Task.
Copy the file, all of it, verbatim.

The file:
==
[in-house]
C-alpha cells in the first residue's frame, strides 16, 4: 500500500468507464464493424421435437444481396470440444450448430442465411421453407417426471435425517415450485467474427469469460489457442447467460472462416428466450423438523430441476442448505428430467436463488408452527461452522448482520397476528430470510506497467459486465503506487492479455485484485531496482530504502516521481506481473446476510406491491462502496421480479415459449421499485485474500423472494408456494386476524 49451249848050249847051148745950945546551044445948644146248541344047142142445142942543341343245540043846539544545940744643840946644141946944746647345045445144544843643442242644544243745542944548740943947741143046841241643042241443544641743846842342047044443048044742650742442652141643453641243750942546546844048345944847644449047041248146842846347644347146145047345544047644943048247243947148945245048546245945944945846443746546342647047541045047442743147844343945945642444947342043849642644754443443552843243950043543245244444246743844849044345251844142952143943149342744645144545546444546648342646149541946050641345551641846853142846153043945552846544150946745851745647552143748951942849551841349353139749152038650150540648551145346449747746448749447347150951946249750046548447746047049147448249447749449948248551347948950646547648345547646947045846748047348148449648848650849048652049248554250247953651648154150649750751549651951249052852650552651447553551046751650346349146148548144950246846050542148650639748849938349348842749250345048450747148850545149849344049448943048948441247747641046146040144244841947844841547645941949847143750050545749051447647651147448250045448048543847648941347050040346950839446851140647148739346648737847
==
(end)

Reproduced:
[in-house]
C-alpha cells in the first residue's frame, strides 16, 4: 500500500468507464464493424421435437444481396470440444450448430442465411421453407417426471435425517415450485467474427469469460489457442447467460472462416428466450423438523430441476442448505428430467436463488408452527461452522448482520397476528430470510506497467459486465503506487492479455485484485531496482530504502516521481506481473446476510406491491462502496421480479415459449421499485485474500423472494408456494386476524 49451249848050249847051148745950945546551044445948644146248541344047142142445142942543341343245540043846539544545940744643840946644141946944746647345045445144544843643442242644544243745542944548740943947741143046841241643042241443544641743846842342047044443048044742650742442652141643453641243750942546546844048345944847644449047041248146842846347644347146145047345544047644943048247243947148945245048546245945944945846443746546342647047541045047442743147844343945945642444947342043849642644754443443552843243950043543245244444246743844849044345251844142952143943149342744645144545546444546648342646149541946050641345551641846853142846153043945552846544150946745851745647552143748951942849551841349353139749152038650150540648551145346449747746448749447347150951946249750046548447746047049147448249447749449948248551347948950646547648345547646947045846748047348148449648848650849048652049248554250247953651648154150649750751549651951249052852650552651447553551046751650346349146148548144950246846050542148650639748849938349348842749250345048450747148850545149849344049448943048948441247747641046146040144244841947844841547645941949847143750050545749051447647651147448250045448048543847648941347050040346950839446851140647148739346648737847